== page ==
Google Reader gets universal sharing and microblogging features

Google Reader gets an important update for sharing.

Google upgraded its Reader product yesterday with a handful of important new features that let people share content with anyone from any Web site.

Previously its sharing features were confined to whatever RSS feeds you were subscribed to. As a solution to this problem, Google has created a small bookmarklet users can add to their browser's toolbar to simply share whatever page they're looking at to their shared items feed. Users can also attach personal notes on these, or any other shared items in a similar fashion to Facebook's share or Tumblr's ReBlog implementation, which lets you add your own take on a link then post it to your blog with about two clicks.

Click to try it.

The company has also significantly improved personalization of people's share pages, letting them choose from one of four themes. Each theme gives the share page a different header while the rest of the design stays the same. I'm assuming the company will add more extensive customizations later on considering people's gReader share pages are becoming a modified version of Blogger.com pages.

Speaking of blogging, one of the more interesting side effects of the new changes is that Google is now offering some Twitter-like functionality to people's reader pages. From the notes page in Google Reader you can simply type in whatever text you want and hit publish. The note will then go out to your shared items blog with a little quote bubble. However, unlike microblogging services there are no limits on length, and you can even drop in full HTML to add links, photos and page formatting. It's certainly a poor-man's blogging solution compared with a service like Wordpress or Blogger, but if you were so inclined you could use it as lightweight platform to reshare content you discover while checking your feeds.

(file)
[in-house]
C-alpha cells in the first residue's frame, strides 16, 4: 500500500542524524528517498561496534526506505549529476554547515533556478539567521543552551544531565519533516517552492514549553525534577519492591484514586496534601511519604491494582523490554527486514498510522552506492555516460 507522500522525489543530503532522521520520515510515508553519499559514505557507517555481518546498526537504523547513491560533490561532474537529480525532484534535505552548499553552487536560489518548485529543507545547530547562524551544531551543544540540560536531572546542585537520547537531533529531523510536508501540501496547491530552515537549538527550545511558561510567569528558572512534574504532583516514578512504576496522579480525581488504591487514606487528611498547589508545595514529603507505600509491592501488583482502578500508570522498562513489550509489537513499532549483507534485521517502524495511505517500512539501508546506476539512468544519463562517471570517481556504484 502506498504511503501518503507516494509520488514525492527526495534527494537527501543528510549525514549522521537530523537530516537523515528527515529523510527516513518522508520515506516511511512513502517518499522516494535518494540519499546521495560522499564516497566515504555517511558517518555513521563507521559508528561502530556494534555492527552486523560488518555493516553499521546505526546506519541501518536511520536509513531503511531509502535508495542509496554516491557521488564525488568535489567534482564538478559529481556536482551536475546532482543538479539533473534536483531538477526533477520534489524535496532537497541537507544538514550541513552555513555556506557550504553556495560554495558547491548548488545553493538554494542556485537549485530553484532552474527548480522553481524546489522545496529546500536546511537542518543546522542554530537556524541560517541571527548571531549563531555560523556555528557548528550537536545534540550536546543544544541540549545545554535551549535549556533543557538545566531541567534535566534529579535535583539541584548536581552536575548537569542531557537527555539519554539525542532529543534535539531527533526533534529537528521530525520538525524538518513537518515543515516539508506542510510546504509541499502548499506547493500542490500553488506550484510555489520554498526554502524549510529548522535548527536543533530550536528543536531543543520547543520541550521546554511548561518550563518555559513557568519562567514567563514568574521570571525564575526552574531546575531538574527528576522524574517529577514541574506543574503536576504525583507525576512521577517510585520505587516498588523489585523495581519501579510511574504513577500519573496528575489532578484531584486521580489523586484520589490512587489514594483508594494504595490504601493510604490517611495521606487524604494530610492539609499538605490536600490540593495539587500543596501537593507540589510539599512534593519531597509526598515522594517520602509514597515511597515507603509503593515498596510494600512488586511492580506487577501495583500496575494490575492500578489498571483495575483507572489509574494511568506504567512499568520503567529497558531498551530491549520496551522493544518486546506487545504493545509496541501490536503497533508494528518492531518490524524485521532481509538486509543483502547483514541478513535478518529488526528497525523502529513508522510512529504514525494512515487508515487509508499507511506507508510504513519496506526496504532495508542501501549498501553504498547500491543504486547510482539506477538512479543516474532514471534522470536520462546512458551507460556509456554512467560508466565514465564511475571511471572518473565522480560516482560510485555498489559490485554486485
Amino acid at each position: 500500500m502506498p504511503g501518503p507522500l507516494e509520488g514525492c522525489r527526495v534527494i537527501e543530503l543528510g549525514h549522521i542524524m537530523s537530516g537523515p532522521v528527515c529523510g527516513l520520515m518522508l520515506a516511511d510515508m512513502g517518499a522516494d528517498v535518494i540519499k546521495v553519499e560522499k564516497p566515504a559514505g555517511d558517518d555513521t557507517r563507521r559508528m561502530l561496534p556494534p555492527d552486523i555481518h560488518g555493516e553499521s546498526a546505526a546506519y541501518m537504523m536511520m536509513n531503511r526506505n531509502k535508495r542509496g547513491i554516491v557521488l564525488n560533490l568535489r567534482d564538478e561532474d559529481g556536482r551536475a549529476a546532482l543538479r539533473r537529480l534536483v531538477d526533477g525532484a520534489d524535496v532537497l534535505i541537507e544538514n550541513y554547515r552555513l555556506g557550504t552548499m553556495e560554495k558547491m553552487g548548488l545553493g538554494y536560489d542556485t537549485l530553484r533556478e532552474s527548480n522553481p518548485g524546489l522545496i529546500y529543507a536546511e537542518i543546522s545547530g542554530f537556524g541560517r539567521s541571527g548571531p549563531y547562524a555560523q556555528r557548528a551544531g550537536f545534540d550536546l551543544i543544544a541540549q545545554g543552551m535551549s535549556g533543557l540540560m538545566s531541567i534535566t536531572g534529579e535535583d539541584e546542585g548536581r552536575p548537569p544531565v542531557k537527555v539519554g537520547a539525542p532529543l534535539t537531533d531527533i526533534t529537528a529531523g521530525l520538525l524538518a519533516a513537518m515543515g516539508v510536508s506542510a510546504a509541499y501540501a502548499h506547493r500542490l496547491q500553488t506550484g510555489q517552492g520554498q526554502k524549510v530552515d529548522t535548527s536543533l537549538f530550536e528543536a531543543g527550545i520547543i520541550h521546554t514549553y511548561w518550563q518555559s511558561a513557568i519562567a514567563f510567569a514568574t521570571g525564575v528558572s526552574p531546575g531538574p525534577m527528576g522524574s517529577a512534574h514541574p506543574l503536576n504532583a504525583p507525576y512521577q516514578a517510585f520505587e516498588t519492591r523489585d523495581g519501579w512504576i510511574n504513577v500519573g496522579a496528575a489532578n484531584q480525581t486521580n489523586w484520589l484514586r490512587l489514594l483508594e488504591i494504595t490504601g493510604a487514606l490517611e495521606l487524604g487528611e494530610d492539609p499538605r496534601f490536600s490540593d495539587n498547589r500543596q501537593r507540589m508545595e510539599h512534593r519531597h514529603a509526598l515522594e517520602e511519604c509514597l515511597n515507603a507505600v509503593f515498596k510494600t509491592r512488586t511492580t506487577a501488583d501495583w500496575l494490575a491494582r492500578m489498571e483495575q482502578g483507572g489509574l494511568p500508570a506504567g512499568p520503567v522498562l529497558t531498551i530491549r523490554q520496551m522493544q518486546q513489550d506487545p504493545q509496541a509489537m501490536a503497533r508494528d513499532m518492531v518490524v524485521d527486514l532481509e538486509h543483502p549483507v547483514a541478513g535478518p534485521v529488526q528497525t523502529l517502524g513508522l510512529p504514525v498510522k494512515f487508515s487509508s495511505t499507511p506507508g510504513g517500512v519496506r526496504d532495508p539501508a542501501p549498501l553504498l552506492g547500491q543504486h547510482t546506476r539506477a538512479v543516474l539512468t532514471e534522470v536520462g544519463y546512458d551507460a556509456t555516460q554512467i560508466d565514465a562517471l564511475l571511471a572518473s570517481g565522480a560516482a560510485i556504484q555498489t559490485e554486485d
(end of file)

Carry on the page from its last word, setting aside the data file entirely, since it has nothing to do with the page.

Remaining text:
Want to use Google Reader as a blogging platform? Go for it. You can write little notes or drop in full HTML. CNET Networks
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About the author

Josh Lowensohn joined CNET in 2006 and now covers Apple. Before that, Josh wrote about everything from new Web start-ups, to remote-controlled robots that watch your house. Prior to joining CNET, Josh covered breaking video game news, as well as reviewing game software. His current console favorite is the Xbox 360.

 

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